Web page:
Thursday, April 3, 2008

What age should I spay my pet?

I get this question all the time. I recommend 4 months of age for most dogs and cats. Yes, there is some evidence that spaying early may lead to an increase in urinary tract issues in dogs. However, we know for sure that the chance of getting mammary cancer goes up dramatically if the dog has a heat cycle first. Also, dogs and cats can get pregnant as early as 6 months in some areas of the country. If you want to avoid a litter you need to get your pet spayed before the first heat. So here are my recommendations:

Female Dogs: 4 months.

The risk of urinary tract infection is far out-weighted by the risk of mammary cancer. It's also easier on the dog. A 4 month old dog can be spayed in as little as 6 minutes. Once they get to 60lbs., it can take 30-45 minutes.

Dog Neuters: 4-6 months

You can wait a little longer in the males because most of the effects of testosterone will be reversed once the source is gone. Waiting longer does have some risk. Some behaviors, once learned, may stay with the dog after the neuter, such as marking territory and aggression.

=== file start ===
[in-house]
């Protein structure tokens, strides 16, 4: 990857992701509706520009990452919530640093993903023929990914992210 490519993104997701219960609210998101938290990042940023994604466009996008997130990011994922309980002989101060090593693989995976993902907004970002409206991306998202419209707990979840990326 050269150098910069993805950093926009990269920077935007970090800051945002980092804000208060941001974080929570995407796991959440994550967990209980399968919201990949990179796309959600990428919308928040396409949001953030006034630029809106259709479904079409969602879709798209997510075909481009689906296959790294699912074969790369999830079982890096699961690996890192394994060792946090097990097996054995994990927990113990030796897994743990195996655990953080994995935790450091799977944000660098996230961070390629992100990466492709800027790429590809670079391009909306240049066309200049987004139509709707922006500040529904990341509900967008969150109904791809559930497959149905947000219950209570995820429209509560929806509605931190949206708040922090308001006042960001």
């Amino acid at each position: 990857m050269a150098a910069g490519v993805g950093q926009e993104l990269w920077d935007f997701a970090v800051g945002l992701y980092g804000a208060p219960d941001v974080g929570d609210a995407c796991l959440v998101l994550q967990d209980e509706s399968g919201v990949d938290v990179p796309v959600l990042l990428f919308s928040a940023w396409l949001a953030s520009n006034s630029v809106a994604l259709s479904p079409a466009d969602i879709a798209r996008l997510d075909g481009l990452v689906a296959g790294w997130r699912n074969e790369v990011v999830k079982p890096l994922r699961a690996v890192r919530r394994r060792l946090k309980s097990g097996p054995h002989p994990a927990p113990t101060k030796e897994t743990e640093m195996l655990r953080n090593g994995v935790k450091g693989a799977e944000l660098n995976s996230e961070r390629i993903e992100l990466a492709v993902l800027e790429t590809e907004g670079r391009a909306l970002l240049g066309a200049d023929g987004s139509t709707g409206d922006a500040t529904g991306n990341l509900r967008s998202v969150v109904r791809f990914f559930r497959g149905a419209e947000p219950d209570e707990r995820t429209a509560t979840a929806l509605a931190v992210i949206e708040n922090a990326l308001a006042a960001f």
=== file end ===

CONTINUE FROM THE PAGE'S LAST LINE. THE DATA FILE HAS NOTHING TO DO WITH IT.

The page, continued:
Female Cats 4 months.

Many people find cat's behavior during estrus undesirable. And that's being nice. Cat's in heat howl and carry on, and worse, they are induced ovulators. This means they won't go out of heat until they breed. You will like your cat much better if you get her spayed before the first heat.

Male Cats 4-6 months.

Once a cat sprays in your house you will wish you had him neutered before the spraying started. And neutering him may not stop it.

You should talk with your veterinarian about the optimum age to have your pet altered. You may want to wait for a variety of reasons: breeding the dog, showing the dog or waiting for male characteristics to develop. I just like people to keep in m ind two facts: 1) Most pets that are relinquished to a shelter are there for behavioral reasons, and 2) A Cesarean section (surgery to remove puppies or kittens from mom) costs more than $1000 in most places. Get the dog or cat spayed or neutered.

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